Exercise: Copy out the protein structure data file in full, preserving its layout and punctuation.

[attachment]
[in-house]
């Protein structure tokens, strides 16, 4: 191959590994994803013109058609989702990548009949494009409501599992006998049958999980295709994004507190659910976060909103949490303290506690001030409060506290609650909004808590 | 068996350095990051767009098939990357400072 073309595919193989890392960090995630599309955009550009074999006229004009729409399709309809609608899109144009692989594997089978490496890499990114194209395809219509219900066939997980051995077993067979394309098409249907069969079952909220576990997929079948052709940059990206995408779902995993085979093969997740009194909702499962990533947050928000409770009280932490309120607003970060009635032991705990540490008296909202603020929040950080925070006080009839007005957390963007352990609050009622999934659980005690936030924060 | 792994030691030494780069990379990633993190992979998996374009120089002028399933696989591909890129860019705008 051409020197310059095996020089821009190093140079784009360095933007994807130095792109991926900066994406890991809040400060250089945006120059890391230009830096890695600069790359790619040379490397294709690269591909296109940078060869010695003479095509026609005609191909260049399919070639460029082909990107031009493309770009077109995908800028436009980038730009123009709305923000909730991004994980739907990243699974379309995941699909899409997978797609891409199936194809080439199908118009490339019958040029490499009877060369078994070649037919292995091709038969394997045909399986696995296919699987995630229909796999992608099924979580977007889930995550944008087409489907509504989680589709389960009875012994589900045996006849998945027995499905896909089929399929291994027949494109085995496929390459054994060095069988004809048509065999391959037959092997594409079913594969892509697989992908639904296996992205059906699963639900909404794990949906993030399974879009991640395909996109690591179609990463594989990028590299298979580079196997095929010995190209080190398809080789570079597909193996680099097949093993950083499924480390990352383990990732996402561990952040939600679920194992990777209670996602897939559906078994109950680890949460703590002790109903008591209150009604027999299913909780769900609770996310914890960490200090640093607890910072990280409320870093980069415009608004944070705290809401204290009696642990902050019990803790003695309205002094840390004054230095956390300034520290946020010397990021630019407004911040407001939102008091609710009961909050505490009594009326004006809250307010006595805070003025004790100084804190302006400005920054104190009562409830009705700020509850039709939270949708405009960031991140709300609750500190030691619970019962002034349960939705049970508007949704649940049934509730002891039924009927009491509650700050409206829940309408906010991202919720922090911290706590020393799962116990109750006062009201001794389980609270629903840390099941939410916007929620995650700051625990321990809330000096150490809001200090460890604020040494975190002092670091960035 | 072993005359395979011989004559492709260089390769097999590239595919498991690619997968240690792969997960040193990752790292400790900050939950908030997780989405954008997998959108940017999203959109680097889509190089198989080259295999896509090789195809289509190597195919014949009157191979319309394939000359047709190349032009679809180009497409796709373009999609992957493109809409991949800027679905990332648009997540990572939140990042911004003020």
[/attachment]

[in-house]
């Protein structure tokens, strides 16, 4: 191959590994994803013109058609989702990548009949494009409501599992006998049958999980295709994004507190659910976060909103949490303290506690001030409060506290609650909004808590 | 068996350095990051767009098939990357400072 073309595919193989890392960090995630599309955009550009074999006229004009729409399709309809609608899109144009692989594997089978490496890499990114194209395809219509219900066939997980051995077993067979394309098409249907069969079952909220576990997929079948052709940059990206995408779902995993085979093969997740009194909702499962990533947050928000409770009280932490309120607003970060009635032991705990540490008296909202603020929040950080925070006080009839007005957390963007352990609050009622999934659980005690936030924060 | 792994030691030494780069990379990633993190992979998996374009120089002028399933696989591909890129860019705008 051409020197310059095996020089821009190093140079784009360095933007994807130095792109991926900066994406890991809040400060250089945006120059890391230009830096890695600069790359790619040379490397294709690269591909296109940078060869010695003479095509026609005609191909260049399919070639460029082909990107031009493309770009077109995908800028436009980038730009123009709305923000909730991004994980739907990243699974379309995941699909899409997978797609891409199936194809080439199908118009490339019958040029490499009877060369078994070649037919292995091709038969394997045909399986696995296919699987995630229909796999992608099924979580977007889930995550944008087409489907509504989680589709389960009875012994589900045996006849998945027995499905896909089929399929291994027949494109085995496929390459054994060095069988004809048509065999391959037959092997594409079913594969892509697989992908639904296996992205059906699963639900909404794990949906993030399974879009991640395909996109690591179609990463594989990028590299298979580079196997095929010995190209080190398809080789570079597909193996680099097949093993950083499924480390990352383990990732996402561990952040939600679920194992990777209670996602897939559906078994109950680890949460703590002790109903008591209150009604027999299913909780769900609770996310914890960490200090640093607890910072990280409320870093980069415009608004944070705290809401204290009696642990902050019990803790003695309205002094840390004054230095956390300034520290946020010397990021630019407004911040407001939102008091609710009961909050505490009594009326004006809250307010006595805070003025004790100084804190302006400005920054104190009562409830009705700020509850039709939270949708405009960031991140709300609750500190030691619970019962002034349960939705049970508007949704649940049934509730002891039924009927009491509650700050409206829940309408906010991202919720922090911290706590020393799962116990109750006062009201001794389980609270629903840390099941939410916007929620995650700051625990321990809330000096150490809001200090460890604020040494975190002092670091960035 | 072993005359395979011989004559492709260089390769097999590239595919498991690619997968240690792969997960040193990752790292400790900050939950908030997780989405954008997998959108940017999203959109680097889509190089198989080259295999896509090789195809289509190597195919014949009157191979319309394939000359047709190349032009679809180009497409796709373009999609992957493109809409991949800027679905990332648009997540990572939140990042911004003020």